Monday, October 20, 2008

The Beauty of Freedom



Today is the last day to register to vote here in California.

Some of you may be wondering whether or not it matters if you vote. Some of you may wonder if you should read on if your political views may differ from mine. I hope by sharing this story, you will have an insight into my heart on voting.

When I was in my first quarter at the University of Utah, I was lucky enough to have taken a course entitled, _The Beauty of Freedom_ by JD Williams. JD WIlliams had a love affair with the US Constitution and The Bill of Rights. To say that he impacted my buddiing viewpoints is an understatement. He helped me to understand that to vote is a sacred covenant that you undertake as a member of this beautiful United States of America. He instilled such quotes as, "Your right to (fill in the blank) ends where my nose begins." Additionally, he had these great moments where he would invite members of the class to "Go for the Ruby Stickpin and quote a scene from _1776_ with him. As far as I know, to this day, only Camille ever raised her hand during that moment. As our beloved J.D. Williams so brilliantly said, “Democracy is built upon the right to be insecure.” We are vulnerable. And we are vulnerable together. Democracy is a beautiful experiment." Sadly, JD passed away last year, and I'm sure my heart is not the only one empty. It is because of JD that I have never missed a chance to vote since I became eligible. Thank you, JD. Thank you even when I had to walk uphill at night on crutches to vote for a small neighborhood ballot. Thank you for giving me the privilege of honoring the beauty of my freedom.

To quote one of my heros, Terry Tempest Williams, "This is the path of intellectual freedom and spiritual curiosity. Our insistence of democracy is based on our resistance of complacency. To be engaged. To participate. To create alternatives together. We may be wrong. We will make mistakes. But we can engage in spirited conversation and listen to one another with respect and open minds as we speak and explore our differences, cherishing the vitality of the struggle.

Democracy can also be messy and chaotic. In democracy, every vote counts and every vote is counted.

When minds close, democracy begins to close. Fear creeps in, silence overtakes speech. Rhetoric masquerades as thought. Dogma is dressed up like an idea. And we are told what to do, not asked what we think. Security is guaranteed. The lie begins to carry more power than the truth until the words of our own founding fathers are forgotten and the images of television replace history. An open democracy inspires wisdom and the dignity of choice. A closed society inspires terror and the tyranny of belief. We are no longer citizens. We are media-engineered clones wondering who we are and why we feel alone. Lethargy trumps participation. We fall prey to the cynicism of our own resignation.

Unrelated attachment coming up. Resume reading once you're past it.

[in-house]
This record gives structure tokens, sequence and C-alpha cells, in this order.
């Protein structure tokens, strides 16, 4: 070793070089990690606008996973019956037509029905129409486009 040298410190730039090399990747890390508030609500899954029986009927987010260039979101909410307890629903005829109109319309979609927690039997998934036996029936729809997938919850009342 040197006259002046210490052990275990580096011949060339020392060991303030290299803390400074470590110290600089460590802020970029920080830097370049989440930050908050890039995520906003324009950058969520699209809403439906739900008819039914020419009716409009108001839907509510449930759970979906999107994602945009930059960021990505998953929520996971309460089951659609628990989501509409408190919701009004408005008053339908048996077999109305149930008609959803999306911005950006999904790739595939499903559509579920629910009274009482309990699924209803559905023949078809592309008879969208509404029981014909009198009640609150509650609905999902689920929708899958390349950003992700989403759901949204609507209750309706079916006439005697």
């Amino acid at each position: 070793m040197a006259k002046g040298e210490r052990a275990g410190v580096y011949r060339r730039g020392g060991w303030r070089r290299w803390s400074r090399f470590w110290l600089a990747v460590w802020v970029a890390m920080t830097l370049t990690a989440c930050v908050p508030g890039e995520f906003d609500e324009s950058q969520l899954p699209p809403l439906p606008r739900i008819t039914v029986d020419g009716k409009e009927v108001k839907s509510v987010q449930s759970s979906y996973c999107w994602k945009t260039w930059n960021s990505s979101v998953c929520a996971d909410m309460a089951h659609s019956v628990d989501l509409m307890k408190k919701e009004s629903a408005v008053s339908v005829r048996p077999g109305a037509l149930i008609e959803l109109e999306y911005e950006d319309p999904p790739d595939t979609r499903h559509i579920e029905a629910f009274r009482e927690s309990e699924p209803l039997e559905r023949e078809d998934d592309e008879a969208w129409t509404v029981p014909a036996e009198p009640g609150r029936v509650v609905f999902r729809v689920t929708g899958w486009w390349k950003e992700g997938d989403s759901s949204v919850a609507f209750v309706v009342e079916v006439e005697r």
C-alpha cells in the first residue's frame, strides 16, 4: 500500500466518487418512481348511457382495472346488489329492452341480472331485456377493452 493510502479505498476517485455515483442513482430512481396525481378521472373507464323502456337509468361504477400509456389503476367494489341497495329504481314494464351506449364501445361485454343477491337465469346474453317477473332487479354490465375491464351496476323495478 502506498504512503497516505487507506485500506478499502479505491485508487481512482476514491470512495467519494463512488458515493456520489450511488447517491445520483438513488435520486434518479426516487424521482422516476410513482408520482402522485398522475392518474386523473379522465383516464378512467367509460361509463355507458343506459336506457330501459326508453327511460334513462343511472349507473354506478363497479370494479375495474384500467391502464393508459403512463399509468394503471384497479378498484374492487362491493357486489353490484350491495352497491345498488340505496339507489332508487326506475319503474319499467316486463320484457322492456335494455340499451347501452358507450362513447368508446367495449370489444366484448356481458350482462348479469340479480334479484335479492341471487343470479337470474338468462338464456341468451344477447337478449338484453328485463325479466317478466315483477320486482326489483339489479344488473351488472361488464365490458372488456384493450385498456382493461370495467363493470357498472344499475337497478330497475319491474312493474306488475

When democracy disappears, we are asked to accept the way things are.

Question. Stand. Speak. Act.

Make us uncomfortable.
Make us think.
Make us feel.

Keep us free."

I encourage thoughtful, respectful political opinions. As far as I'm truly concerned, there is always room for an opinion. What is criminal in my view is when a citizen wastes their opportunity to participate in the Beauty of Freedom. I hope you're all registered.

Thoreau wrote in his essay, "Civil Disobedience,"Cast your whole vote, not a strip of paper merely, but your whole influence."

Included here are pictures I took today of the Democratic and Republican Headquarters here in Seaside, CA. Tonight, I honor my right to vote and encourage you to exercise yours.


ps: Ironically or not, one of JD Williams most visibile students was Karl Rove. And me, of course.

2 comments:

Kaleena said...

I agree with you Esther!
I don't care who agrees with my political views, BUT EVERYONE SHOULD VOTE!

Sarah said...

Wow! JD spawned you and KARL ROVE? My my my...

You're "spot on". I'm sending my absentee ballot in today!! SO SO STOKED! I hope we get the biggest turnout yet this year.